First, develop a multi-disciplinary team comprised by members from your health and safety committee, health professionals and senior leadership in order to plan, prepare and monitor the reopening of your workplace. Assign to that work force the role of overseeing the conduct of risk assessments, ensure a consistent approach to all aspects of the reopening, help develop and implement workplace controls to minimize the risk of contamination and plan for the logistical and technological challenges of returning employees at work. In doing this, they should track and monitor alerts from credible sources such as the Public Health Agency of Canada, the Ontario Ministry of Health and the World Health Organization.

Look for opportunities

Remember, we are learning to navigate the rapidly changing landscape in real time. Therefore, it’s important to be humble and challenge every change you make, rework the plan as you move forward, readjust and have your task force consistently challenge the outcome of the plan and monitor the changes to legislation. Designate one person on the task force to make sure the plan is up to date and is flexible.

Integrate all the good things you had in mind before the pandemic. For example, sustainability and a more inclusive workplace. This is the time to ask yourself how will you build the right capabilities? How do you create a culture that will embrace sustainability? How will you be building diversity?

Look for opportunities to keep your employees employed. You want to take advantage of that and keep in mind this pandemic will eventually end and your employees will remember how you treated them and how you responded to the crisis.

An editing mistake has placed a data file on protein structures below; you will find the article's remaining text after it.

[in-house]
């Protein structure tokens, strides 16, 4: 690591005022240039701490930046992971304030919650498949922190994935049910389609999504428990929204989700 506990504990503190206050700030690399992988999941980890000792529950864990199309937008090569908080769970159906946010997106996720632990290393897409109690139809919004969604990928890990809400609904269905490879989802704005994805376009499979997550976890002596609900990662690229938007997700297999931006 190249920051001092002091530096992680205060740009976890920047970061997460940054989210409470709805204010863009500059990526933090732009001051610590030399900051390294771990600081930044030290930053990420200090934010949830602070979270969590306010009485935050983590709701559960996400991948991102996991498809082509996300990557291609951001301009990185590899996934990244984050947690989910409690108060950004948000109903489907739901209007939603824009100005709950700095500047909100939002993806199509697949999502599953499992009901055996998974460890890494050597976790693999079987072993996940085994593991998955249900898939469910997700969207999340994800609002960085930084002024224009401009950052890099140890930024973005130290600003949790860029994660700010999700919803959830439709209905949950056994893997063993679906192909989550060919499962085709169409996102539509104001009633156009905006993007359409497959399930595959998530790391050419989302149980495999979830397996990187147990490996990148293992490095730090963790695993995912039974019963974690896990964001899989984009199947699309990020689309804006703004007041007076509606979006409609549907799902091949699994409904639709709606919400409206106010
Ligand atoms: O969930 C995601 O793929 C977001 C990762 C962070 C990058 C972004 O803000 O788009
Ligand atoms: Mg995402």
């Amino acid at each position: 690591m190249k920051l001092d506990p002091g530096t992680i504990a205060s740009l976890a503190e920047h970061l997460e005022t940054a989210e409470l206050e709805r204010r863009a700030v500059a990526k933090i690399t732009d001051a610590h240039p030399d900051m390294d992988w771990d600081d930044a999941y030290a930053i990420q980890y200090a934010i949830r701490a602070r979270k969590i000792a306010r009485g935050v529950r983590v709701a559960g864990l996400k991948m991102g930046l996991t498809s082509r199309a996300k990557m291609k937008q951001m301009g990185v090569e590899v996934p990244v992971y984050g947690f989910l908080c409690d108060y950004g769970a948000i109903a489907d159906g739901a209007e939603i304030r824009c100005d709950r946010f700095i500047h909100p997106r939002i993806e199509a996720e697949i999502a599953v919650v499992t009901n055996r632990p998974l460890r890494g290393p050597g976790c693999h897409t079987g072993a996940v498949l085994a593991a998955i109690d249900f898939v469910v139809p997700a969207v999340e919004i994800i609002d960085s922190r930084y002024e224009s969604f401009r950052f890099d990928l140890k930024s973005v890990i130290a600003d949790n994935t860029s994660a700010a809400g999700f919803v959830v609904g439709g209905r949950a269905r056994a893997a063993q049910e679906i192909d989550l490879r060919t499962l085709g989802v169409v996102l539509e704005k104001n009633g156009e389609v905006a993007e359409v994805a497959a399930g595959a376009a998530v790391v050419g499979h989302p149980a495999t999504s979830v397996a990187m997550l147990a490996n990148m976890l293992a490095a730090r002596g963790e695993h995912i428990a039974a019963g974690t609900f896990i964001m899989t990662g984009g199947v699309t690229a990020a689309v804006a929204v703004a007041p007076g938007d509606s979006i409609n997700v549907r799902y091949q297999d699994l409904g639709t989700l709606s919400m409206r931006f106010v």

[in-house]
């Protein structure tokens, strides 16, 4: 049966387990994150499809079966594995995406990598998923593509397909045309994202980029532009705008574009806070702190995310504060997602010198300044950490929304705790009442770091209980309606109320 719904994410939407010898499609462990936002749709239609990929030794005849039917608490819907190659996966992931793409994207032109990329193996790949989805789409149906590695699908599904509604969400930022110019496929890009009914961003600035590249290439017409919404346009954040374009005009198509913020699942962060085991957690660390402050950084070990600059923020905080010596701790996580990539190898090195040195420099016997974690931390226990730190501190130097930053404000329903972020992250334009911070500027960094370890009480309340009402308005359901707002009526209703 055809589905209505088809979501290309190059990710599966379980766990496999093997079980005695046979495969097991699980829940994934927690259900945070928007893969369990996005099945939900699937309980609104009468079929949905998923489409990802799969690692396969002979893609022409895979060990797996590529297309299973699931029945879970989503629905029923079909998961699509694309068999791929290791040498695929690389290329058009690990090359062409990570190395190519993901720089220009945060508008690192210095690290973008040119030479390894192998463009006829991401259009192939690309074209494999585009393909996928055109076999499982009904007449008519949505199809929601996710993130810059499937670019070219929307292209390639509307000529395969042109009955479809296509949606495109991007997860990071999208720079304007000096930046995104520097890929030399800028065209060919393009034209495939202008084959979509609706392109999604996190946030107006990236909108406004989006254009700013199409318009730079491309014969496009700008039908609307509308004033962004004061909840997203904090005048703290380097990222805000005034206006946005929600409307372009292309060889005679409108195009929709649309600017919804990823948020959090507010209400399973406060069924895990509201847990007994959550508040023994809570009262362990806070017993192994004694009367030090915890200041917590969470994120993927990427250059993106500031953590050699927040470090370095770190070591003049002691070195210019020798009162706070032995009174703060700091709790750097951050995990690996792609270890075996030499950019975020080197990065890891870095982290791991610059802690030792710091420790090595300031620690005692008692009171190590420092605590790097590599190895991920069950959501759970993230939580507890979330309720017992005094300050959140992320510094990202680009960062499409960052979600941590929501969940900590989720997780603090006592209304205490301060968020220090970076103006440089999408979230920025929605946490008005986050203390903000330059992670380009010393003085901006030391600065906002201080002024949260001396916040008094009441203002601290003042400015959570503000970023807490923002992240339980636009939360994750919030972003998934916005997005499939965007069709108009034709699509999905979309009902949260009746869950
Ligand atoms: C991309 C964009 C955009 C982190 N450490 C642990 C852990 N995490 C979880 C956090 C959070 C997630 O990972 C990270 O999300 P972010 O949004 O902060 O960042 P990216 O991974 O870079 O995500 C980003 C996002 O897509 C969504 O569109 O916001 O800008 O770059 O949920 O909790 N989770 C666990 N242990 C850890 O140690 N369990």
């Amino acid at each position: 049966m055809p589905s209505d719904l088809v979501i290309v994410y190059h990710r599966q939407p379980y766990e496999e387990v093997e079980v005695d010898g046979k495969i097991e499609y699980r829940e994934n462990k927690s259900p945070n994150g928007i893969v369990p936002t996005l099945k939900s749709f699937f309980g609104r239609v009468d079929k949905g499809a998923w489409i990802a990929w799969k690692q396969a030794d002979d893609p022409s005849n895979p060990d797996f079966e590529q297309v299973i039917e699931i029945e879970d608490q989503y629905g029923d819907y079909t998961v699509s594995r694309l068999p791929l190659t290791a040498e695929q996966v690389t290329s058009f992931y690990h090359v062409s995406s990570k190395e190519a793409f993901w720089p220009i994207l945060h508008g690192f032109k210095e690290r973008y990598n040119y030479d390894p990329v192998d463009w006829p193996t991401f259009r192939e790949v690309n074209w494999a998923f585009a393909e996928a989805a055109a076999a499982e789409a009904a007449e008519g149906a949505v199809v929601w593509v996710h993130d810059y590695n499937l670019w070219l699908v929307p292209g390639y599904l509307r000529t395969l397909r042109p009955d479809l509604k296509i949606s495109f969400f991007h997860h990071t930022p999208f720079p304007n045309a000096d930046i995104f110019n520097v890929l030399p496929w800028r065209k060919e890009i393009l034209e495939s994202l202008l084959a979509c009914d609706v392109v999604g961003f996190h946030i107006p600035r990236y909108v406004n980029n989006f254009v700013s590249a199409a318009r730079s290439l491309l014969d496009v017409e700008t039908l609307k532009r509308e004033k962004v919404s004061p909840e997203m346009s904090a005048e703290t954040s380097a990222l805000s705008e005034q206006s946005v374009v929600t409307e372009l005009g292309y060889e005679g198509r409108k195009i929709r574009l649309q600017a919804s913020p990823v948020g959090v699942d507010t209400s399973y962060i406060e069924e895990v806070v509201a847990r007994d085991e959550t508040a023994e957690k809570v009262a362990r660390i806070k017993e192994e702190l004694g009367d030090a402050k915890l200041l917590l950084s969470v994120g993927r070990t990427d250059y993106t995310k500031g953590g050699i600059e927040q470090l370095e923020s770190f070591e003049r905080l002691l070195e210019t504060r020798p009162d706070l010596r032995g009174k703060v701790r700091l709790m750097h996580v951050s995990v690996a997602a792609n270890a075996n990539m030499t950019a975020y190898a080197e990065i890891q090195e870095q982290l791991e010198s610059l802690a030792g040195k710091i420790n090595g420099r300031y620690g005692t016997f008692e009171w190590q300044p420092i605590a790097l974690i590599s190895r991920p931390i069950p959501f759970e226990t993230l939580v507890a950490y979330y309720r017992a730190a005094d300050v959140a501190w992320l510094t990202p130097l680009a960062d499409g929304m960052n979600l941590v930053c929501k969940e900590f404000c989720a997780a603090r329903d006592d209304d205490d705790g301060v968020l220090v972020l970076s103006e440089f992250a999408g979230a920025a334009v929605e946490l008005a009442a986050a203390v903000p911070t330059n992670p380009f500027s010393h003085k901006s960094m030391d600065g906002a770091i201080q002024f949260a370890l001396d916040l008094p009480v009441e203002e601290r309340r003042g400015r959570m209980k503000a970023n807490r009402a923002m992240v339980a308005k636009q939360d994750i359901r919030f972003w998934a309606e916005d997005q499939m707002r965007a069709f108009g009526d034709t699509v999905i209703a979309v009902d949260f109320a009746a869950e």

Consider the demographics of your employees. You might have to emphasize washing hands or staying at home employees at greater risks or employees with children.  Consider your workplace infrastructure. Such as plexiglass or additional hand sanitizers stations, ventilation system. You may want to consider the usage of non-surgical masks if physical distancing of 2 meters cannot be maintained.

Continuously assess the risks of your processes. Make it easy to implement and easy to adjust as necessary.

Step 3 – Communicate

Make sure you communicate your plan to your employees not by sending an email. Choose to schedule online meetings to communicate every step of your plan. Be transparent and let them know the plan can change based upon a new outbreak inside or outside the workplace.  It’s important to communicate to your employees the measures you will put in place to ensure a safe reopening of the workplace is evidence-based and rely on the information obtained by the World Health Organization and Ministry of Health guidelines. Avoid too complicated communication.

Let your employees know how they will access the workplace. Communicate the controls to access the workplace. If there is only one access, how will you mange this? Communicate how you will stagger the entrance of those employees required to work at the office.  Communicate how you will deal with symptomatic employees. What are the guidelines and protocol for returning to work? Communicate what type of risk assessment you will be pitting in place. Will there be any alternate working arrangements?

What you do today is setting the line for brighter days. You need to care for your employees and support them.  In order to help you get things moving forward, give us a call today at 416-368-0720 or email us at